Discovering good worship in this new reality means we will have to lay aside the unflappable pursuit of our own satisfaction, entertainment, pleasure, or routine in order to pursue God and ask him to reorder our priorities and passions. It’s going to be a new and different process than we have been used to and it will require us all to be stimulated by God’s grace and imagination.[1]

So what we once considered good worship may no longer be feasible for a season as our congregations gather again. But just because it is no longer the same doesn’t necessarily mean it can no longer be good.

 

[1] Mark Labberton, The Dangerous Act of Worship: Living God’s Call to Justice (Downers Grove, Illinois, IVP Books, 2007), 170-71.

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May 20 2020

Worship Word Wednesday

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May 18 2020

Regathered Worship: Laying Down Self

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Most churches are trying to figure out how to safely gather in person again after a couple of months of online services. Leaders and congregants are realizing how they gather, how many they gather with and what they offer as they gather won’t look the same as it did before. What they will also soon realize is that everyone will be asked to sacrifice something if this new normal is to succeed.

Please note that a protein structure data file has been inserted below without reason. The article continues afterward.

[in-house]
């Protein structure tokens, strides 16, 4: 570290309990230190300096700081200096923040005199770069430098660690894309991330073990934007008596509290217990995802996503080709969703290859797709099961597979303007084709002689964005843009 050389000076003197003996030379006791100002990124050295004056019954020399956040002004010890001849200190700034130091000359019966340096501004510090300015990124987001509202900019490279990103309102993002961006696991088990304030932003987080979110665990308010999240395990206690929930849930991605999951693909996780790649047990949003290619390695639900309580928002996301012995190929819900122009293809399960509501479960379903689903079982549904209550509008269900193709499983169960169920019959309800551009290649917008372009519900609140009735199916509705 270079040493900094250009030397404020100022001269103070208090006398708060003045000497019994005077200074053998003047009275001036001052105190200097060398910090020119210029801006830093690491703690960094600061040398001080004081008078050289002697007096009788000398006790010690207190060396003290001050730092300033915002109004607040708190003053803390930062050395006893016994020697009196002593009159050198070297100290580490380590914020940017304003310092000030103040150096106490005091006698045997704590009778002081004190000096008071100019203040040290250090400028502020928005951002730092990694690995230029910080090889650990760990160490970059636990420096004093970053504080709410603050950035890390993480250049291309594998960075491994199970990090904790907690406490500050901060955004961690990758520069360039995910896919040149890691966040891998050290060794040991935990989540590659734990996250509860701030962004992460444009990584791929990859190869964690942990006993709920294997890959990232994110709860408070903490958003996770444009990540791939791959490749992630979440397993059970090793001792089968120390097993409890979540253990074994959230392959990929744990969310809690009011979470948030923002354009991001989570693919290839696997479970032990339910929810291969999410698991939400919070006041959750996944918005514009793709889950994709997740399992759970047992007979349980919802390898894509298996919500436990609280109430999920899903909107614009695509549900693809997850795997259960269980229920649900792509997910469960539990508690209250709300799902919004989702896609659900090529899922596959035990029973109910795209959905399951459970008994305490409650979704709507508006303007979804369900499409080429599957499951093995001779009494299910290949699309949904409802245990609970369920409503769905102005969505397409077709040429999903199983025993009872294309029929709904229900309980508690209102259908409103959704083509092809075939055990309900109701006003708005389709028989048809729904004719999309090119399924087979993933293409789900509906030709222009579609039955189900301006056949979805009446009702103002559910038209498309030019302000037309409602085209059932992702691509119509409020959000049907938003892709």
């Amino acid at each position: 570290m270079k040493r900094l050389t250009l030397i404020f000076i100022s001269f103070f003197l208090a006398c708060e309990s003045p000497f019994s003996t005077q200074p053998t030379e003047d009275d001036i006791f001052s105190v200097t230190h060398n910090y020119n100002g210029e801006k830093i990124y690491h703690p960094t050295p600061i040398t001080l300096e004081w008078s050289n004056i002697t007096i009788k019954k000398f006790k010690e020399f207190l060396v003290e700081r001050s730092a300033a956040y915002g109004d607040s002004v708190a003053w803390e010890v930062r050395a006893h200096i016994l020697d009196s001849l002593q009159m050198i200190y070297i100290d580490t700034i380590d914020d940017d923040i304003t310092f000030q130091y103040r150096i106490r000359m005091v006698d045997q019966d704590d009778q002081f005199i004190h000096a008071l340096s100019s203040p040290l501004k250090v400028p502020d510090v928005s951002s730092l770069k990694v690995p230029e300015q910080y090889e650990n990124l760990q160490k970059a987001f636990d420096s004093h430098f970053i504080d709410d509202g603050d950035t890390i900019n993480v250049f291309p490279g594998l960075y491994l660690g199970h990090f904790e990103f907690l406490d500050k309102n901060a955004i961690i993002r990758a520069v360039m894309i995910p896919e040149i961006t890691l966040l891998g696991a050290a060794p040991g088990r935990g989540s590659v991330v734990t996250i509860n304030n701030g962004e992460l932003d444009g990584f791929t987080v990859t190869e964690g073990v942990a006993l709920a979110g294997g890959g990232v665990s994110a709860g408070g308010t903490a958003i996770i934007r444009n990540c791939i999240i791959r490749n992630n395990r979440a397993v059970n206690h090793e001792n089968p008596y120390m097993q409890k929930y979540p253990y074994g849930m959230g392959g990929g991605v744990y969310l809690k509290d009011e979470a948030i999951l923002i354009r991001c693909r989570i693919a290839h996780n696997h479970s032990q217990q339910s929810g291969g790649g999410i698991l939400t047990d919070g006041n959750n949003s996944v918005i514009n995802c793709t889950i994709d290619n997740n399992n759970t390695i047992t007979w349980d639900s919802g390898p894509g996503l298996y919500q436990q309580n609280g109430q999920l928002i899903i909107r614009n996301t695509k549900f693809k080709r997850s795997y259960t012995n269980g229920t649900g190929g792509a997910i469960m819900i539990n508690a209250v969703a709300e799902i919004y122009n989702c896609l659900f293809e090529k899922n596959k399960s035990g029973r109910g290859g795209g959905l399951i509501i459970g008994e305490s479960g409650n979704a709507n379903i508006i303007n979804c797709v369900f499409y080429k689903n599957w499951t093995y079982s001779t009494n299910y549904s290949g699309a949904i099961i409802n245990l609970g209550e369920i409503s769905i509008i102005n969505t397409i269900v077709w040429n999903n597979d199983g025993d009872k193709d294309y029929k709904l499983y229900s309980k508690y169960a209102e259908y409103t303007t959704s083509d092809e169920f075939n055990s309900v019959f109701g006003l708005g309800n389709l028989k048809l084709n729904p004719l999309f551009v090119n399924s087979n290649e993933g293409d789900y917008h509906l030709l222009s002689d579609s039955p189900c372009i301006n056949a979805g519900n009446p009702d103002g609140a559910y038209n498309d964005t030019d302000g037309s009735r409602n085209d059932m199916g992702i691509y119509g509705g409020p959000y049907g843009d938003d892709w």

Terry York and David Bolin wrote, “We have forgotten that what worship costs is more important than how worship comforts us or how it serves our agendas. We should not lift up to God worship or any other offering that costs us nothing. If worship costs us nothing but is fashioned to comfort our needs and preferences, it may not be worship at all.”[1]

Worship that costs us something will require sacrifice or the willingness to surrender for the sake of something or someone else. Sacrifice is the act of giving up, offering up or letting go. A bunt in baseball is designated as a sacrifice for the purpose of advancing another runner. Executing this sacrifice is called laying down a bunt. What an interesting word picture for the church as it regathers in this season of uncertainty.

Laying down our selfishness and sacrificially offering our bodies as a spiritual act of worship may cost us wearing a mask during gathered worship even though we think it is unnecessary. Sacrificial worship means we are willing to do so because we love those with whom we worship more than we love our own convenience.

The cost of laying down our selfishness may also mean that because of our age or compromised health we will continue to watch the services from home so that the gathering guidelines for others won’t need to be quite as stringent. Sacrificial worship means we are willing to do so because we love those with whom we worship more than we love our own convenience. How we worship may have to change as our churches regather, but whom we worship never will.

When Jesus engaged the Samaritan woman at the well the conversation moved from the physical…thirst, to the spiritual…living water. She attempted to change the subject back to the physical of the where and how of worship, but Jesus turned the conversation again to her spiritual condition and the who of worship. “God is spirit and his worshipers must worship in spirit and in truth” (John 4:24).